Letters: Email consultations in health care BMJ Volume 329 p 1046
Making email communication part of routine medical practice may have unforseen consequences for the NHS, warns a doctor in a letter to this week's BMJ.
Responding to data drawn largely from the United States, showing demand to be mainly patient led, Geoff Wong argues that what Americans want may not be what UK patients want.
The policy goal of the NHS is generally accepted as equal access, based on need, he writes. Poor and elderly people are the most needy and the least likely to use the internet. Using email for communication may offer choice but probably at the expense of access.
He believes that full research into the impact of a new technology is needed before any steps are taken to adopt it as the norm.
"Give the patient a choice," urges IT expert John Charnock in a second letter.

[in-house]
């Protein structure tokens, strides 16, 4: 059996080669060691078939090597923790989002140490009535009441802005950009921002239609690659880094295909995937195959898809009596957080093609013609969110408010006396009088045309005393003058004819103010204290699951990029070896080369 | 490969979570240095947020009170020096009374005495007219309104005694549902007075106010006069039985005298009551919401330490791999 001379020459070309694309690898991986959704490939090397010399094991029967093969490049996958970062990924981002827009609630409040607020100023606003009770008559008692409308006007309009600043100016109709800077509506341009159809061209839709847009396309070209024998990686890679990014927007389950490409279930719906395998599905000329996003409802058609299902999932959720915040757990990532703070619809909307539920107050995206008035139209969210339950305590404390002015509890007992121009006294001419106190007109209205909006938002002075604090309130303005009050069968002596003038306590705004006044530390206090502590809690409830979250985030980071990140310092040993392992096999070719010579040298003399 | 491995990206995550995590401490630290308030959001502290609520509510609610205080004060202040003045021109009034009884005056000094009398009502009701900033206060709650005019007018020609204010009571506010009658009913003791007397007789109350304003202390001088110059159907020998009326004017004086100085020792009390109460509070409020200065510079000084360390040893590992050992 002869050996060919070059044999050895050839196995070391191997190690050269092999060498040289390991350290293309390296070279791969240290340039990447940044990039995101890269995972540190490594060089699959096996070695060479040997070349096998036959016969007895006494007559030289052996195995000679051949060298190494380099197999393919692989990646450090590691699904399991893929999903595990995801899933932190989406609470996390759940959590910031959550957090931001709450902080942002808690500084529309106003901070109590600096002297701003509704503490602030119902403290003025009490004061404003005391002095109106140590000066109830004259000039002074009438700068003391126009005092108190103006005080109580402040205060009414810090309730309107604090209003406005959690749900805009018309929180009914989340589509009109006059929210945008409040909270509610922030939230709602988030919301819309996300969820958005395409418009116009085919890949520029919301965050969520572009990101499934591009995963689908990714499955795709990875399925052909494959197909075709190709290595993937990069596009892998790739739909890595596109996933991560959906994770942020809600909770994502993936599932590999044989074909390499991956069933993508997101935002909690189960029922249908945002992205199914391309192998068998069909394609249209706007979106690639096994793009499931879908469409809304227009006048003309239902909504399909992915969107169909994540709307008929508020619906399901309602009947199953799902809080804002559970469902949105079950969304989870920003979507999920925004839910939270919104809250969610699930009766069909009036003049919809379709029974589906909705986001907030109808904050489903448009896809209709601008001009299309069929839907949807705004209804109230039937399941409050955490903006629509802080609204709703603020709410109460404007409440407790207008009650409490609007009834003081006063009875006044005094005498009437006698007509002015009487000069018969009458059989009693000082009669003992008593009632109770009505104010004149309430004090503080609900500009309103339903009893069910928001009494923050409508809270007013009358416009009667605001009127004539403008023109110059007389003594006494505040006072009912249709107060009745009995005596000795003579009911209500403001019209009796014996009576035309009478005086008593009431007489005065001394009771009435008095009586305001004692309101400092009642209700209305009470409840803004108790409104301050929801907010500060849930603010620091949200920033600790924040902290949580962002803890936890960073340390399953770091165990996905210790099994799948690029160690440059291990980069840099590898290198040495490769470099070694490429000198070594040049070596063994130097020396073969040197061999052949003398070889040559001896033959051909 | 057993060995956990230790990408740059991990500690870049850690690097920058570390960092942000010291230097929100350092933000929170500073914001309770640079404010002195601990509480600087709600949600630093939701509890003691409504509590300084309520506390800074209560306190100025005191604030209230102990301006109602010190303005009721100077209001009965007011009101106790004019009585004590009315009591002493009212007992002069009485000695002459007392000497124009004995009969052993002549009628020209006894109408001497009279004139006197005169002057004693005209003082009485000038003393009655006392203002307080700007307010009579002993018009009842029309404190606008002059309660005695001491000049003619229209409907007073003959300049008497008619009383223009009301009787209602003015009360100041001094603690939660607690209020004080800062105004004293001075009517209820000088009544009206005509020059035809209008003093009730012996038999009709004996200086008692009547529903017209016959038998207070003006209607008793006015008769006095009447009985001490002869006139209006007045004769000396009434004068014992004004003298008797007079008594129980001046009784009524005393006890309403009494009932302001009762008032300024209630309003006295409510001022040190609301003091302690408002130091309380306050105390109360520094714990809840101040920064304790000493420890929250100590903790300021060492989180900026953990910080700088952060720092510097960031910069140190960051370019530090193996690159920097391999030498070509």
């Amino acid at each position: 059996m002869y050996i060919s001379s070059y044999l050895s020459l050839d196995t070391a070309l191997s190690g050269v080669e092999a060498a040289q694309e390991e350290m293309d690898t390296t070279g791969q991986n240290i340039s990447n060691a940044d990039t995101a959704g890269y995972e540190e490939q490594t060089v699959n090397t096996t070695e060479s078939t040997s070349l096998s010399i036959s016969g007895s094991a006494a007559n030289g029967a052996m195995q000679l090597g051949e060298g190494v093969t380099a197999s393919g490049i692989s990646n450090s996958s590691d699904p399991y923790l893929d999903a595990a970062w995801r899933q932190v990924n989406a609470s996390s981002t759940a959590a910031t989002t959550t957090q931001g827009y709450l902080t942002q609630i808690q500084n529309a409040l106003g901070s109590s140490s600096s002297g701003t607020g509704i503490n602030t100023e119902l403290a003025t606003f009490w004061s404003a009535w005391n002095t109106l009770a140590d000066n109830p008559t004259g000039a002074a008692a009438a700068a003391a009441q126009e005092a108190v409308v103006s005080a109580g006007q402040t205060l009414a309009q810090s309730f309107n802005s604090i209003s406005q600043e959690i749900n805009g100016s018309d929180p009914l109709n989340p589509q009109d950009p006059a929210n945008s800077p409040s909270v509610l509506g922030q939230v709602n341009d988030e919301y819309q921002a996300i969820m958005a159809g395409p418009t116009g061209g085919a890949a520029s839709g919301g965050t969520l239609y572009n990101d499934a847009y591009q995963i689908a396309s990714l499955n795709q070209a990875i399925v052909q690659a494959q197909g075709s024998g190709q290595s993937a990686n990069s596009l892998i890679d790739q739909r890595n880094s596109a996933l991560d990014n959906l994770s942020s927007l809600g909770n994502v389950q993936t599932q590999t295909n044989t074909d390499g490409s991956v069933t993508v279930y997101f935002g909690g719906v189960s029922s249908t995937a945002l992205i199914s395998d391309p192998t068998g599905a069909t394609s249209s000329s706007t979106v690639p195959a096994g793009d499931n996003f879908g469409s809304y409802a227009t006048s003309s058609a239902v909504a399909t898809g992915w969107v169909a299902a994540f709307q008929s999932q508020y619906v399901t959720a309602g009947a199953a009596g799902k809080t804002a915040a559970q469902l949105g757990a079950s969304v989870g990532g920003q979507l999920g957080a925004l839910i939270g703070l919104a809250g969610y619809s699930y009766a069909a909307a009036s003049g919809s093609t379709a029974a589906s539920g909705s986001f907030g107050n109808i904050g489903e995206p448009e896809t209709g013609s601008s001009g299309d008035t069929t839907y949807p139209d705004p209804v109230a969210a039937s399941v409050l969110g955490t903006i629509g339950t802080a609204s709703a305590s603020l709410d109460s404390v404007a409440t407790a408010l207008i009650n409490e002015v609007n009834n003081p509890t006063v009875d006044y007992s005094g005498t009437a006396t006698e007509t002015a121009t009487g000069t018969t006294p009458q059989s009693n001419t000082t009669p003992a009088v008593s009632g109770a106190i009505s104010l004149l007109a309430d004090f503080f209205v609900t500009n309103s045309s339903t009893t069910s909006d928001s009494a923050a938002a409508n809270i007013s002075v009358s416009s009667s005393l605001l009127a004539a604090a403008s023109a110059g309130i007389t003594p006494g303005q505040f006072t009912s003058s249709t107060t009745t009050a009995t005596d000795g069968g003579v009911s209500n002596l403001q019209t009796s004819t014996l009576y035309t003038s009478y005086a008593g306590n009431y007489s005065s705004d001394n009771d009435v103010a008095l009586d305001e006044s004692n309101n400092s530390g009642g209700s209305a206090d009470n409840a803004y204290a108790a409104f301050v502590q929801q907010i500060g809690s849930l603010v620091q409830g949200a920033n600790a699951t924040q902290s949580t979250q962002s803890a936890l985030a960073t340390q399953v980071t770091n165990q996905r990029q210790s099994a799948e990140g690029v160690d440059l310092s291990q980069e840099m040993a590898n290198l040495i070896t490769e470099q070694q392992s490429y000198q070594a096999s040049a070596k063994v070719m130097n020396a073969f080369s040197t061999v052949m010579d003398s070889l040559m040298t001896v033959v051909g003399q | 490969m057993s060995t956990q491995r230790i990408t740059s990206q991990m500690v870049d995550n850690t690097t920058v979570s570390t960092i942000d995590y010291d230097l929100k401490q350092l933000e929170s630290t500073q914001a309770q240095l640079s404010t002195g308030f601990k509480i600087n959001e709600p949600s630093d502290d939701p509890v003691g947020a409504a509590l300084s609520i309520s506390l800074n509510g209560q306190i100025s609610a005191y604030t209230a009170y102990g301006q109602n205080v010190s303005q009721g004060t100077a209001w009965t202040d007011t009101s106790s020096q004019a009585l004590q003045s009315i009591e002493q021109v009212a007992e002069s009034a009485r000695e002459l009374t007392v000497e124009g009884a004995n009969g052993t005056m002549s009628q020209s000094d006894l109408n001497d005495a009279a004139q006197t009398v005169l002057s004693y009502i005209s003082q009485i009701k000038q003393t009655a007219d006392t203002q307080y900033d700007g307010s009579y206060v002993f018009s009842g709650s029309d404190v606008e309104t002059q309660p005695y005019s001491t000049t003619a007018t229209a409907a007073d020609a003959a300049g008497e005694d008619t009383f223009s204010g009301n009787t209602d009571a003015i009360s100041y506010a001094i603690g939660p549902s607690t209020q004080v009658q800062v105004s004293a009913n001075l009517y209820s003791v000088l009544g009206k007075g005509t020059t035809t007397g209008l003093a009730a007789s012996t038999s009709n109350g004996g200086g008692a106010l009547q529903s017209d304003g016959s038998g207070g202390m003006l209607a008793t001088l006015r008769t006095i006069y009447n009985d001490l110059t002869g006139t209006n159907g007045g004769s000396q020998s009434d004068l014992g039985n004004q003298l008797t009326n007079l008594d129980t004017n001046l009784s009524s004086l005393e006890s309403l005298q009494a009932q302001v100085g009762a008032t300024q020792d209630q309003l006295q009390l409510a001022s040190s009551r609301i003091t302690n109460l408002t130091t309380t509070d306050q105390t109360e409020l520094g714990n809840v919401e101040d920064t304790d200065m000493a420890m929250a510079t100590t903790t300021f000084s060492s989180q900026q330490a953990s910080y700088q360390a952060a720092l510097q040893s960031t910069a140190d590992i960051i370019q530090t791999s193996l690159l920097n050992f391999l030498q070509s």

All government departments, including the NHS, are required to offer their services both electronically and using traditional methods. The technology is available today, and it is inexpensive. The only way to measure its effectiveness is to pilot it, he writes.
Source: Eurekalert & othersLast reviewed: By John M. Grohol, Psy.D. on 21 Feb 2009
Published on PsychCentral.com. All rights reserved.
The greater the difficulty, the more glory in surmounting it. Skillful pilots gain their reputation from storms and tempests.